• Early 20th century: Plenty of guest houses can be found in Cuba.
• May 20, 1902: Cuba is officially constituted as a republic under the occupation of the United States.
• 1920: American migration increases in Cuba given the approval in the United States of the Volstead Law, better known as the Prohibition Law.
• 1950's: Tourism is reactivated in Cuba associated with the game and the market of love.
• End of the decade of the 50': The mobster Meyer Lansky moves to Havana in order to expand his business.
• 1956: Meyer Lansky creates the company Riviera de Cuba S.A., which approved the construction of a high rise hotel with a tower of 18 floors.
• February 23, 1956: The excavations that would lead to the construction of the Hotel Havana Riviera begin.
• February 23, 1956: The excavations that would lead to the construction of the Hotel Havana Riviera begin.
• December 10, 1957: The Havana Riviera Hotel was officially inaugurated.
- Cardinal Monseñor Manuel Arteaga blesses the hotel
- The popular actress and dancer Ginger Rogers offers a concert under the direction of Jack Cole at the Copa Room cabaret.
• December 24, 1957: Jean Fenn, soprano of the Metropolitan Opera House, debuted in the Copa Room.
• 1957: Famous guests who stayed at the Havana Riviera include
- Celebrities such as: William Holden, diva Jean Fenn, Nat King Cole and Ava Gardner. - Mobsters like: Santos Traficante, George Raft and Jack Lansky.
• January 1958: Animator Steve Allen records at the Riviera an episode of his popular Sunday show The Steve Allen Show at the Riviera.
• January 1, 1959: Triumph of the Cuban Revolution.
• January 19, 1959: The international journalists called by Fidel Castro to participate in Operation Truth begin arriving at the Riviera.
• January 22, 1959: Operation Truth takes place in the Copa Room cabaret.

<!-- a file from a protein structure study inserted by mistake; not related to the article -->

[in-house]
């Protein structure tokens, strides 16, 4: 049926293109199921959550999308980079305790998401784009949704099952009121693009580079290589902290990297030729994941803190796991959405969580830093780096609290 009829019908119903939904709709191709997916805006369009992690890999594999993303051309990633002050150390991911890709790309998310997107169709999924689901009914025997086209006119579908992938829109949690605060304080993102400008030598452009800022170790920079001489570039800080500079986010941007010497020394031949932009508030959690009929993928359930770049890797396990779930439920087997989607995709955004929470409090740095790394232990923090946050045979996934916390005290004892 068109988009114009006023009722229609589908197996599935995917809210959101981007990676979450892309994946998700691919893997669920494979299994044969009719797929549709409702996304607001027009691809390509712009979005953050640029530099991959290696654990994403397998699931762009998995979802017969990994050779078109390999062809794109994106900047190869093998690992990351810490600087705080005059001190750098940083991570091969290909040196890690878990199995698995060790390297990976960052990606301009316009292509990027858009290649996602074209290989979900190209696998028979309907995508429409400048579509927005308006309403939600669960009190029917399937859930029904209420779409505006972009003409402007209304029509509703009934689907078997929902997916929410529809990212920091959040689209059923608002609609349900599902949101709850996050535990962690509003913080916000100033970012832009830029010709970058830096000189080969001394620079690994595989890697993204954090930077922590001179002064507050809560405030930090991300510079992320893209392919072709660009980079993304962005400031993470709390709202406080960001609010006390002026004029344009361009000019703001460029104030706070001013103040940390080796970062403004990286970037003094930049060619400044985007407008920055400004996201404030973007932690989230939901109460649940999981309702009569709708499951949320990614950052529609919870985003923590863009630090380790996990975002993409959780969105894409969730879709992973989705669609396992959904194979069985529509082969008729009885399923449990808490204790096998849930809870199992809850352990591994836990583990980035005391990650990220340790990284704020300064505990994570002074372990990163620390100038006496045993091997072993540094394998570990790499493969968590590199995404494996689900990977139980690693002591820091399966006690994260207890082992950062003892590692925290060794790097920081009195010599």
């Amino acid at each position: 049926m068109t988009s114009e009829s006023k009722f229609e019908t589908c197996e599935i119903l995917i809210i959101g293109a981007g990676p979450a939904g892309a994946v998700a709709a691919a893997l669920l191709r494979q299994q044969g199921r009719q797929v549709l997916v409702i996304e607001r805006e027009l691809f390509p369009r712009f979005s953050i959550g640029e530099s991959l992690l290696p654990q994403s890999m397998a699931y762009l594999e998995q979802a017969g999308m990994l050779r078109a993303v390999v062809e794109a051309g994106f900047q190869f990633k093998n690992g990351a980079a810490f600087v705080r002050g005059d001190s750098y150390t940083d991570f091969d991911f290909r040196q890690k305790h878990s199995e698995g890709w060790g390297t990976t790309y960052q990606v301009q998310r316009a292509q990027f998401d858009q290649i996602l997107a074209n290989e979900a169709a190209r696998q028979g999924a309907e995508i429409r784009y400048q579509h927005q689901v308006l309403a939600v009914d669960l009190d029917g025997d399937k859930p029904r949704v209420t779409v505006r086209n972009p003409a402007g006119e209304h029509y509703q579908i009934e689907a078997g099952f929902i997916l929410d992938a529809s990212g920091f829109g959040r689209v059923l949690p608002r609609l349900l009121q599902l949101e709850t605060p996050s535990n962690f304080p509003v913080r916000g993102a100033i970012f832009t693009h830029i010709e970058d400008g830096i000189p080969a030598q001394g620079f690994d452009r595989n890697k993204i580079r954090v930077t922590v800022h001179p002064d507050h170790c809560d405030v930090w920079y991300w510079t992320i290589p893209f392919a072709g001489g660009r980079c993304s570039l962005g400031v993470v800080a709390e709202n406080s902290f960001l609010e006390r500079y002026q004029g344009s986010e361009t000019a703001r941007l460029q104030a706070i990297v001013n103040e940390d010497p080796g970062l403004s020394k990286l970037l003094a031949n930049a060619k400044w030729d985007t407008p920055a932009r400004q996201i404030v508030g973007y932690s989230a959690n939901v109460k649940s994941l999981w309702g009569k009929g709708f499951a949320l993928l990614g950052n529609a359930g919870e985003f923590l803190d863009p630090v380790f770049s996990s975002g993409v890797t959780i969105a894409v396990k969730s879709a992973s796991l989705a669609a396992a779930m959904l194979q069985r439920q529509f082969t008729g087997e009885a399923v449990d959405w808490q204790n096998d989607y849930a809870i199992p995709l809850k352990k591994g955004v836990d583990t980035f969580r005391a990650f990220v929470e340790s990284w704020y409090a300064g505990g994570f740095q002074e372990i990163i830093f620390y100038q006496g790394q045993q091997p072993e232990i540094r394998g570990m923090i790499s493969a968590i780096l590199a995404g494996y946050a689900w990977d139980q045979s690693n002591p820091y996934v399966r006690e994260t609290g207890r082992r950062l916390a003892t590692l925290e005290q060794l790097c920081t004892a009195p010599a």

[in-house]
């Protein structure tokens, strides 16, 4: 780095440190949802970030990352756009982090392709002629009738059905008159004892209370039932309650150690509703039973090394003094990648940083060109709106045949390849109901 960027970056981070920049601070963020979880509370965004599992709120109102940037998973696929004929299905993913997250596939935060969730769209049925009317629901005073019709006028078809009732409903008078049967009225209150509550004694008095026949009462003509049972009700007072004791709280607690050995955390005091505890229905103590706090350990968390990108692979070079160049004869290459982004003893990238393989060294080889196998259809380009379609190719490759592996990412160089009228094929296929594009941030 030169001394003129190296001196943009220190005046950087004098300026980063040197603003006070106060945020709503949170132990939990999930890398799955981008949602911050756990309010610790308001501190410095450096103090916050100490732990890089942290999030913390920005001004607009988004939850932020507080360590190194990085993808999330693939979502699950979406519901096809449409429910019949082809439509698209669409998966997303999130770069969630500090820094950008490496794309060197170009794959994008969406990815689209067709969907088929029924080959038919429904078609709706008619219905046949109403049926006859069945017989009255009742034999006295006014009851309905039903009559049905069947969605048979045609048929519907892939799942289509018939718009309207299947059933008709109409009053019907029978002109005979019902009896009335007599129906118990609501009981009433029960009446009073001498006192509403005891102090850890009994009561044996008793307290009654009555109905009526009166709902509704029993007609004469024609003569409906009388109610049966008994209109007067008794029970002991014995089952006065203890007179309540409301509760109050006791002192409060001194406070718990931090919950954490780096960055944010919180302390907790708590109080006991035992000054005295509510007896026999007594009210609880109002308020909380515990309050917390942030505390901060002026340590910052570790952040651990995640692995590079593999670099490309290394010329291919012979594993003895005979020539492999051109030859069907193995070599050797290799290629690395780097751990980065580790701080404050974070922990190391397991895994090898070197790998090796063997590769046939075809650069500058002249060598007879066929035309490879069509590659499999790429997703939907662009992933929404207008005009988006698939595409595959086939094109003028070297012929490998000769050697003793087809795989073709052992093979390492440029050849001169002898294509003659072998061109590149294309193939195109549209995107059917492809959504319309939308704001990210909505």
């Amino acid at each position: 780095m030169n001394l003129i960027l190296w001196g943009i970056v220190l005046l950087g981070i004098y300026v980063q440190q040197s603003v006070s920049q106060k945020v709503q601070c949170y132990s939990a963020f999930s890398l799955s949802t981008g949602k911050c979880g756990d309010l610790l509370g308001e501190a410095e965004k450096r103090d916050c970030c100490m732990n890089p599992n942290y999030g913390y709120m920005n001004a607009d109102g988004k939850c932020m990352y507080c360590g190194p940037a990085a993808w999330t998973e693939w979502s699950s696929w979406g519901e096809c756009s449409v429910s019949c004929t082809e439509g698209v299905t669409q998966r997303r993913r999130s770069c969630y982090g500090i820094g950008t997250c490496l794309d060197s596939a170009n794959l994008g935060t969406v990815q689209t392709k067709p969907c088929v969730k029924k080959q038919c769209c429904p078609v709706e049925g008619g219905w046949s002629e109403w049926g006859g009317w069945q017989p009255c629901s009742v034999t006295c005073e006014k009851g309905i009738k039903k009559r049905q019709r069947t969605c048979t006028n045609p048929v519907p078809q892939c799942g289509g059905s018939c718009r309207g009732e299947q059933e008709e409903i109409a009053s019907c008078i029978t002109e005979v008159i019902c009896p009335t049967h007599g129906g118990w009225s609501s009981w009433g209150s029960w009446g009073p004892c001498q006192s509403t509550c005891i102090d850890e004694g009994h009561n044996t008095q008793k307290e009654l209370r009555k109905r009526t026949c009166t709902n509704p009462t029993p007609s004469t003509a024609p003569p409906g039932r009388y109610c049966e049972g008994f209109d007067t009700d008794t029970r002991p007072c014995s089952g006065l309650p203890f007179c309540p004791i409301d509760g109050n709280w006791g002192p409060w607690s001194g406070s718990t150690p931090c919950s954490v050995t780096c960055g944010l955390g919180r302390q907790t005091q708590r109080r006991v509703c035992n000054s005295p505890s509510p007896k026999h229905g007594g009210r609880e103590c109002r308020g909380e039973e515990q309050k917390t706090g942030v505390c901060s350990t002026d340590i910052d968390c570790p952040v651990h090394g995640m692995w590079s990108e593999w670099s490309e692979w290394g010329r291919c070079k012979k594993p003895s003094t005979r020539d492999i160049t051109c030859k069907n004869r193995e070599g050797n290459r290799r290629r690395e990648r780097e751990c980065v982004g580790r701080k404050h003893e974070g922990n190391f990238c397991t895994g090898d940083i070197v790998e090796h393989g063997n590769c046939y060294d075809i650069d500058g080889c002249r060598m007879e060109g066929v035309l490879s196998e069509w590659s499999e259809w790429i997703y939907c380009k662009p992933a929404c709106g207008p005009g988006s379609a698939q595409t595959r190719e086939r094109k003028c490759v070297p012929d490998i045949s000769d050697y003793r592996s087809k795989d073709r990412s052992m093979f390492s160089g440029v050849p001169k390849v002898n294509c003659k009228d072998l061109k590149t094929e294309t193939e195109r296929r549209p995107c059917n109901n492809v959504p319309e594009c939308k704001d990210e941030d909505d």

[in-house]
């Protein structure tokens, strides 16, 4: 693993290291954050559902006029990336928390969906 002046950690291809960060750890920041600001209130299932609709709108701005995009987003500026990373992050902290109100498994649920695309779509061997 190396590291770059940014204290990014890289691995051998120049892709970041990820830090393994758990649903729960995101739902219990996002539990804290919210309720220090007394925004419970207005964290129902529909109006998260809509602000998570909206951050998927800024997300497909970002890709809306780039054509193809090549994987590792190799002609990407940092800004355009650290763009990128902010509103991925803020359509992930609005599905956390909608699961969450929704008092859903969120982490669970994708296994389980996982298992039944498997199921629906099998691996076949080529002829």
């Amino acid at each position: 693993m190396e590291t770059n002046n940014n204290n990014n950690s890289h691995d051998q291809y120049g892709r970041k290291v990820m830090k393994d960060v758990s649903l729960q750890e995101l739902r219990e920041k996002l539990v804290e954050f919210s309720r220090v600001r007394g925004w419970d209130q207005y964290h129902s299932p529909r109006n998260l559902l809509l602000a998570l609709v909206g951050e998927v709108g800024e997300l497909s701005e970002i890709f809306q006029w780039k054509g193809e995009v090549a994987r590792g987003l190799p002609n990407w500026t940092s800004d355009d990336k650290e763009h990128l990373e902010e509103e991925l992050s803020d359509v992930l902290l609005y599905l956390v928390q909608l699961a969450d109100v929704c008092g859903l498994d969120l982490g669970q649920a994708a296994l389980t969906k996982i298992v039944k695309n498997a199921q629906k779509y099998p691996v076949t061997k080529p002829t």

• October 1960: The nationalization of all hotel-casinos in the country by the revolutionary government.
• 1963: The final intervention of the Havana Riviera takes place. The name of the hotel becomes known in Englsih as Havana Riviera.
• Decade of the 60': Famous guests who stayed at the Havana Riviera include
- Salvador Allende, when he was still a senator in Chile
- The poet Roque Dalton
- Angela Davis, American civil rights activist
- Valentina Tereskova, the first woman cosmonaut.
- Important personalities in the Cuban music scene like Benny Moré perform at the Copa Room cabaret.
• Decade of the 80': Famous guests who stayed at the Havana Riviera include
- The French actor Alain Delon.
- The Dominican salsa artist Oscar D 'León.
• 1983: The Havana Riviera lobby expands
• 1984-1985: Famous guests who stayed at the Havana Riviera include
- French musician Michel Legrand
- The American artist Dean Reed
- The Spanish singers Joan Manuel Serrat, Ana Belén and Víctor Manuel.
• 1990: Havana Riviera passes to be part of the hotel group Gran Caribe.
• 1997: The hotel is completely repaired.
• 1998: Closes the Copa Room cabaret for repairs.
- Hollywood actor Leonardo Di Caprio is staying at the hotel.
• 2000: The old Havana Riviera casino opens its doors, now as a meeting room with the name of International Lounge.
• February 14, 2000: Cabaret Copa Room reopened.
• April 18, 2012: The National Monuments Commission declares the Havana Riviera hotel a national monument of the Republic of Cuba.
• December 9, 2015: The American newspaper Tampa Tribune publishes an article in which it announces that Sandy Lombardo, grandson of Meyer Lansky, demands compensation from the Cuban government for the confiscation of the Havana Riviera.
• January 2017: The Spanish chain Iberostar Hotels & Resorts assumes the management of the hotel.
At the beginning of the 20th century in Cuba, the breadth of choice of accommodation in the main cities of the country were limited, thus, there were plenty of guest houses. Circumstances changed as of May 20, 1902, when Cuba was officially constituted as a republic under the occupation of the United States. This fact led to a rapid and considerable American migration to the island, which demanded the demand for greater, more modern facilities with additional amenities such as bathrooms and restrooms in the rooms.